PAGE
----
Thursday, January 14, 2010

Race to the Bottom

I took a mean-spirited little swipe at competing U.S. states' (and by extention, over-the-border provinces') film tax credits in one of my posts the other day when, speak of the devil, the Tax Foundation, a "non-partisan, non-profit research organization" came out with a study today written by William Luther, "Movie Production Incentives: Blockbuster Support for Lackluster Policy".

You can read the Cliffs Notes here and here.

I am less than thrilled with the tax incentives being given out for up to 42% of in-state production costs by my home state of Michigan, where the Detroit Free Press reports that "Michigan's government forecasters estimated earlier this week the state's film incentives would result in a net loss of $98 million this year and $120 million in 2011."

It's interesting how each of the 44 states involved in the race think they are uniquely qualified to become the next seat of the nation's film industry.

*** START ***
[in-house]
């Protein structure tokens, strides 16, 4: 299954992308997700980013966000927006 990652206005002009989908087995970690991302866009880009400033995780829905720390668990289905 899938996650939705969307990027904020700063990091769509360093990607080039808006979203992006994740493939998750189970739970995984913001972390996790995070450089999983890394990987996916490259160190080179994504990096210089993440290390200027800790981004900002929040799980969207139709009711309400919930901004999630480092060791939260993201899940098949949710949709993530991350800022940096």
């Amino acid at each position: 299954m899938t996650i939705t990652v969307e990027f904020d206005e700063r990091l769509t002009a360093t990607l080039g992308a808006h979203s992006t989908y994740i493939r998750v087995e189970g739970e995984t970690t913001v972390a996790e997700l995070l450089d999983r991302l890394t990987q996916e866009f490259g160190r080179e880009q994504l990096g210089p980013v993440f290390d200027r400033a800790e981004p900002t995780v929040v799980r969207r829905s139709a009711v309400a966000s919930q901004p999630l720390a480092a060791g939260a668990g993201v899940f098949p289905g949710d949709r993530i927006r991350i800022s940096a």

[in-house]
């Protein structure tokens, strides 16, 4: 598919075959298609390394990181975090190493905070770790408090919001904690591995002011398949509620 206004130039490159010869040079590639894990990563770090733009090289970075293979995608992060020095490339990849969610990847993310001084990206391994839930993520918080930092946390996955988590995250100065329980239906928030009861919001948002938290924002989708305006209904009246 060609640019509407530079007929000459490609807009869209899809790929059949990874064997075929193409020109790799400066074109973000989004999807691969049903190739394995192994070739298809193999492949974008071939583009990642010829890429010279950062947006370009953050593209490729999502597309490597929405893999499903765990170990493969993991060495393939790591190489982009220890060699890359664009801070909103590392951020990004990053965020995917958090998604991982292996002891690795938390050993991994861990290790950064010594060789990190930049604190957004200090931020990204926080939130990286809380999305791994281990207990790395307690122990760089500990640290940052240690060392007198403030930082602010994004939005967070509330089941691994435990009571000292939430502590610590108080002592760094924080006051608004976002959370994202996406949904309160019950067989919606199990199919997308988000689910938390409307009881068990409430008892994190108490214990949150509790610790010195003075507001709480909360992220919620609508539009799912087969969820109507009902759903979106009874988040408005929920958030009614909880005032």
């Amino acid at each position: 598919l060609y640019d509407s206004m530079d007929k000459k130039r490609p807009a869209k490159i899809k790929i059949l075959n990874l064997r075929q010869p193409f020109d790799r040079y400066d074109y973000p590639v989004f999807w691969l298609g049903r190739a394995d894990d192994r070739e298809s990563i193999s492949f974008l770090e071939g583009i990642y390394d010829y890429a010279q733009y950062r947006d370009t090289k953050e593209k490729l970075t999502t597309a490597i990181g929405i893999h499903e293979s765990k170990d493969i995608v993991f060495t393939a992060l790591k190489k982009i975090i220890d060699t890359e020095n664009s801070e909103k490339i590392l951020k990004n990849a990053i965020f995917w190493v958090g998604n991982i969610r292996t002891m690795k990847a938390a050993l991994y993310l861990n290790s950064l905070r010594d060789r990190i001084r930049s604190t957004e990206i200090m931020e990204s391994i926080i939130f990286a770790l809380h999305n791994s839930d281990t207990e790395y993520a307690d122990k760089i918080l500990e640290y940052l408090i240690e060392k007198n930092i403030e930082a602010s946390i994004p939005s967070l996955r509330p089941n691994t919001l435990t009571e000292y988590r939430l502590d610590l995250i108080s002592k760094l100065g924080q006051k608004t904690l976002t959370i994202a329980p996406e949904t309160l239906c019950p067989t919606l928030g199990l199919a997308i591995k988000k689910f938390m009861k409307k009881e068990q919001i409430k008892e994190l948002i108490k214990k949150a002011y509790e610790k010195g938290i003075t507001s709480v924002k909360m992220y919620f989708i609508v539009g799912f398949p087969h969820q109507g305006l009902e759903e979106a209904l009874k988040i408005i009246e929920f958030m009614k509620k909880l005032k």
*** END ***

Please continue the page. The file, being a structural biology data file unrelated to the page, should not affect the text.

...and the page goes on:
Either you're interested in this topic or you're not. If you are interested, Luther's report debunks a lot of the canards about how giving out these tax credits will supposedly generate bagfuls of additional revenue for the states and provide lots of jobs for the unemployed. I do want to point out one particular favorite part of the report, where Luther notes (see page 11 of the .pdf file in the first link above):
State pride is commendable but it is wishful thinking that places like Lansing, Michigan will become the next Hollywood. However,that's what a series of TV spots pushed by Governor Jennifer Granholm (and starring actor Jeff Daniels) describe as happening if the struggling state keeps its film tax incentive program. Lured by film production credits, the argument goes, the rich and famous will flock to Michigan, boosting the state's economy and image in a single effort. The probability of such a transformation actually occurring is extremely small, but the dreams of Tinsel Town can die hard for citizens and statesmen.
If a company shoots on location because it's germane to the script, that's fine. But there's no need to uproot actors and production staff out of California on a wild goose chase looking for the best sweetheart deals just so you can wriggle out of paying your fair share of the costs for mundane and non-glamorous things like roads and sewer systems.

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